Early on in The Vanishing City, we hear the voice of Mayor Michael Bloomberg saying, “Over the past five years we have re-zoned over 4,000 city blocks in dozens of neighborhoods to allow for growth, and preserve community character where appropriate.”
The Lower East Side, Harlem, Downtown Brooklyn, Gramercy Park, south and east Village: All of these communities have felt the impact and hardships of the city’s re-zoning and development laws.
Interviews with Bettina Damiani, Good Jobs New York; Tom Agnotli, former city planner; and Julian Bresh, author of The Bloomberg Way, all give testimony to the lopsided, unequal housing laws in the city and state that favor development of luxury housing over good planning that would preserve the essence of what makes New York a great city.
City Council Member Melissa Mark-Viverito, who represents East Harlem and part of the Upper West Side, testifying before the city planning commission, sites a recent development in her district: “An international British company bought up 50 rent stabilized buildings for $250 million. The company considered this a solid investment. Why? Because the housing codes in the U.S. are so lax that they see turning a profit very soon down the road.” The council woman gives passionate and moral testimony as to why the city and state must change the housing laws so people young and old are not displaced from their homes of many years.
Nellie Hester Bailey founder Harlem Tenants Council talks about rezoning in Harlem. “In Harlem, 71 businesses on 125th Street are being evicted. 2,500 unites of luxury housing is part of the ‘redevelopment’ plan. Where will these people and their businesses go?”
The documentary is a wakeup call to all New Yorkers. Imagine, if you will, a bill that allows a developer to build luxury real estate on a property – but pay only property taxes on the original property, not on the new, more valuable, structure. That is Senate Bill 421.
City Council Member Brad Lander of Brooklyn explains why this bill was passed and made law in the 1970s. There were 45,530 such units in New York City. I found Mr. Lander’s explanation of this bill and its consequences astonishing.
Willets Point in Queens has been targeted for redevelopment. Willets Point currently has no sidewalks or sewers. In times of heavy rain, flooding is common. The area is very industrial and is filled with auto repair shops, scrap yards, waste processing sites, and similar small businesses that employ hundreds of people. This has been a viable revenue source for the city for years. “The area has denied city services for years” as Joe Bono a small business owner for over 40 years explains. “And now they [city] want to come in here like the savior and take away our livelihoods.”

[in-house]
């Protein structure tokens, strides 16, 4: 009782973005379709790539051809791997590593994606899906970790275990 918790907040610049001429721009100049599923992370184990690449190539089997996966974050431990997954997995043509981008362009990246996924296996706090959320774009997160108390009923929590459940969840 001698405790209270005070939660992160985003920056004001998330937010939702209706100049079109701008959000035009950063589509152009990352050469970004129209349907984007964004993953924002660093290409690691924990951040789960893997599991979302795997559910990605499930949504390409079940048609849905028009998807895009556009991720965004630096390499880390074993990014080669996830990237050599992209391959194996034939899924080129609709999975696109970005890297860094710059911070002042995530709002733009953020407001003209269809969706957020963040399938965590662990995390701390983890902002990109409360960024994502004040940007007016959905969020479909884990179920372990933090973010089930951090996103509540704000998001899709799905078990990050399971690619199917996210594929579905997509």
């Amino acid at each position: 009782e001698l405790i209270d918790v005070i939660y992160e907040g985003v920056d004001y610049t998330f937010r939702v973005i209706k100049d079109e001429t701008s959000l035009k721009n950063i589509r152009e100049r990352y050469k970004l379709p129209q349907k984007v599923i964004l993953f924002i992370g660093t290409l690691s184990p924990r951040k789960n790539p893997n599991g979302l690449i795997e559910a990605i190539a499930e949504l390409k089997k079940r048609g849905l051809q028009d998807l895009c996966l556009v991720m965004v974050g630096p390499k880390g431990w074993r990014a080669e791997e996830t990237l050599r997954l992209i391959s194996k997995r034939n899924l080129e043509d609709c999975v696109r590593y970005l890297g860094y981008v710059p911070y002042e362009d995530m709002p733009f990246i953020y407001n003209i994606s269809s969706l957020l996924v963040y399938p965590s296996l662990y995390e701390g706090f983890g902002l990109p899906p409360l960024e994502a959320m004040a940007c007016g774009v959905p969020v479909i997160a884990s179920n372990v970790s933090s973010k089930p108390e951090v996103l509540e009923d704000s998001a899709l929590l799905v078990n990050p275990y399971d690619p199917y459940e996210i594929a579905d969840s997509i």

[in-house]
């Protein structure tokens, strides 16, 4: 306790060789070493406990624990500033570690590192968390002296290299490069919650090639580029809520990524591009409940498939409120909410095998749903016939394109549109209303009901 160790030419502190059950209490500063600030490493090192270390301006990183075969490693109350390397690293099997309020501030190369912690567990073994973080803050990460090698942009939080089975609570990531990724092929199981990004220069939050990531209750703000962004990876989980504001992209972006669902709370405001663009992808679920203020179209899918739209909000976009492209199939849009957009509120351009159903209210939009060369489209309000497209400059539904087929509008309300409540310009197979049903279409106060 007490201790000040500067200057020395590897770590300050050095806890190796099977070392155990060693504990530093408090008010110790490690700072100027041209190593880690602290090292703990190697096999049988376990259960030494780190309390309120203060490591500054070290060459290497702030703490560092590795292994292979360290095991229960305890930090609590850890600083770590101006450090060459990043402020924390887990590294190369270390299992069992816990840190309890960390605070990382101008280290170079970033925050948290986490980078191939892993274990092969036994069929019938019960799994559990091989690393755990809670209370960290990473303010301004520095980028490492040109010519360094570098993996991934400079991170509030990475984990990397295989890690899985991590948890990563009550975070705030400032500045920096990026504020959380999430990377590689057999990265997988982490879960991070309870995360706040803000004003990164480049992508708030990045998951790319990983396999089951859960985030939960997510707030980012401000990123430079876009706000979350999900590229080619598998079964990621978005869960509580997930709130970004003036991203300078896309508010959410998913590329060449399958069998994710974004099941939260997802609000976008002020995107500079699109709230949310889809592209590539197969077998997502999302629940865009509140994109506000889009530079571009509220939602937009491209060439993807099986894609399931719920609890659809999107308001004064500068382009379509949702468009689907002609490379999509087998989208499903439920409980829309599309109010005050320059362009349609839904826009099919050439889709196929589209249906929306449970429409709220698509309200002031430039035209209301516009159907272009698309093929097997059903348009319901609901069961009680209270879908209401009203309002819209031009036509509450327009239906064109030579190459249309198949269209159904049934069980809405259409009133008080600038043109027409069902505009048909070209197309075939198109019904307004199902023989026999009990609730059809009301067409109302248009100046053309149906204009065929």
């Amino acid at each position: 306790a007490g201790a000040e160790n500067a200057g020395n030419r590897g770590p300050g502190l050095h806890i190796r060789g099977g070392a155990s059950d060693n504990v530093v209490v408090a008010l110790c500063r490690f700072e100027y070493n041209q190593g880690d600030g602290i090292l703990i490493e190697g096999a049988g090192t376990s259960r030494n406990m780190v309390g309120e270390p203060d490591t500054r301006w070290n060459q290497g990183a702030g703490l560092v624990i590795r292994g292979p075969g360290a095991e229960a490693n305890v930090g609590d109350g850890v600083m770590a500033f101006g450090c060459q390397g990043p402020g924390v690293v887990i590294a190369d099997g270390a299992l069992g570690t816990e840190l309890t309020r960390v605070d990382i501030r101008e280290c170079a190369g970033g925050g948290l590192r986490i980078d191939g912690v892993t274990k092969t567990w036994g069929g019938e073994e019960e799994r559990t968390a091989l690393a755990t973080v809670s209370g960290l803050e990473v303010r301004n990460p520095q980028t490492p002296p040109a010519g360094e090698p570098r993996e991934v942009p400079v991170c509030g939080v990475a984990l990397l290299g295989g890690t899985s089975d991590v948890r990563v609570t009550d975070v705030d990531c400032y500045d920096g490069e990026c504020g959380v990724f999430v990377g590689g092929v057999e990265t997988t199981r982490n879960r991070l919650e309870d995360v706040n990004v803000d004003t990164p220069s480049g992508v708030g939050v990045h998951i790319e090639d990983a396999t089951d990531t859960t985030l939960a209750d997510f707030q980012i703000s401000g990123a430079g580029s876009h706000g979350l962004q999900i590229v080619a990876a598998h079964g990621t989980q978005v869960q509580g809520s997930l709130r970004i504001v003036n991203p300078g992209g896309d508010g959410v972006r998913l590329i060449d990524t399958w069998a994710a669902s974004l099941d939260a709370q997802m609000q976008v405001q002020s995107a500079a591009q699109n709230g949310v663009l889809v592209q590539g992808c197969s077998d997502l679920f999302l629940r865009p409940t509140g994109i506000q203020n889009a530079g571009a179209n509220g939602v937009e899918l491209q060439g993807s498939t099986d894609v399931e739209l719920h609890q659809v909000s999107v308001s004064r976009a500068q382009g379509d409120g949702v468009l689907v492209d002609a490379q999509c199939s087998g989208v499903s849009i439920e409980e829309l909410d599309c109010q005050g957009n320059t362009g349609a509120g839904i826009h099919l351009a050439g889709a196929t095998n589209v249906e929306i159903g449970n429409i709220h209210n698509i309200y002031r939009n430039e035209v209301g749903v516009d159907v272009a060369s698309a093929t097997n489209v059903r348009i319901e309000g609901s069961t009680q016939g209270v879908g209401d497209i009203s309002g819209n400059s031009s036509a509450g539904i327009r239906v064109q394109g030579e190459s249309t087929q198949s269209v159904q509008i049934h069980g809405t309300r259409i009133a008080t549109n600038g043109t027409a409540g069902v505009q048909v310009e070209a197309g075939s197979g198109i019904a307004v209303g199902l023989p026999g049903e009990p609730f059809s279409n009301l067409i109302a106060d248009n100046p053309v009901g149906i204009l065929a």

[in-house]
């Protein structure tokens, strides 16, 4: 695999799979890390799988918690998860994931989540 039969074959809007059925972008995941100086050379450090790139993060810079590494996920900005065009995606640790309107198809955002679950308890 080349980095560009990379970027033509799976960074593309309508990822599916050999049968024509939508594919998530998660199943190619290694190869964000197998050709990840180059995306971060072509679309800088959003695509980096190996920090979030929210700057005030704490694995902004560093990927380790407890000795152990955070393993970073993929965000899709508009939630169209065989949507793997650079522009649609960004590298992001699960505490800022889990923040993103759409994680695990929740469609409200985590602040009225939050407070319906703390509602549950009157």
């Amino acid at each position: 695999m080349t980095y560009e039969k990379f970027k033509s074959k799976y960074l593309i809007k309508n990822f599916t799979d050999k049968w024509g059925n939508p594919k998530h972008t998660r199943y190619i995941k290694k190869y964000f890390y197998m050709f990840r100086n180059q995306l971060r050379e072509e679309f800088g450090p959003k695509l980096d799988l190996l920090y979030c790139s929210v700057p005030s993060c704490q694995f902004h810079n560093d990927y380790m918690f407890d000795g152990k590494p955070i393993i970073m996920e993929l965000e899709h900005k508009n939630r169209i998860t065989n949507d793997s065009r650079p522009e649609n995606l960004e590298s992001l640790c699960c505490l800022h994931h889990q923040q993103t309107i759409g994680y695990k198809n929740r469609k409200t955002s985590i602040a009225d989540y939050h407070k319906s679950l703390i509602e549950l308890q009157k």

Council Member Margaret Chin, who represents Chinatown in Manhattan, comments on the importance of preserving these original ethnic neighborhoods like her district, which also includes Little Italy. People have settled here for many generations and feel connected here. They are also favorite tourist stops, brining in revenue to the City’s treasury.
If present city housing policy continues, only 8 percent of new housing units will be allocated for non-luxury housing. That means only 40,000 to 80,000 units will be considered “affordable” housing in NYC.
There is much to be learned from this 55-minute documentary, including on the issue of eminent domain. Most important is the fight back, which has emerged due to, as State Senator Deborah Glick says, “There are [in this administration] lawyers being paid lots of money to take apart the remaining housing and Rent Regulation laws.”
It’s going to take communities coming together to elect representatives who will fight the likes of the Bloombergs.
The Vanishing City
Directed by Fiore Derosa and Jen Senko
2009, 54 minutes, Unrated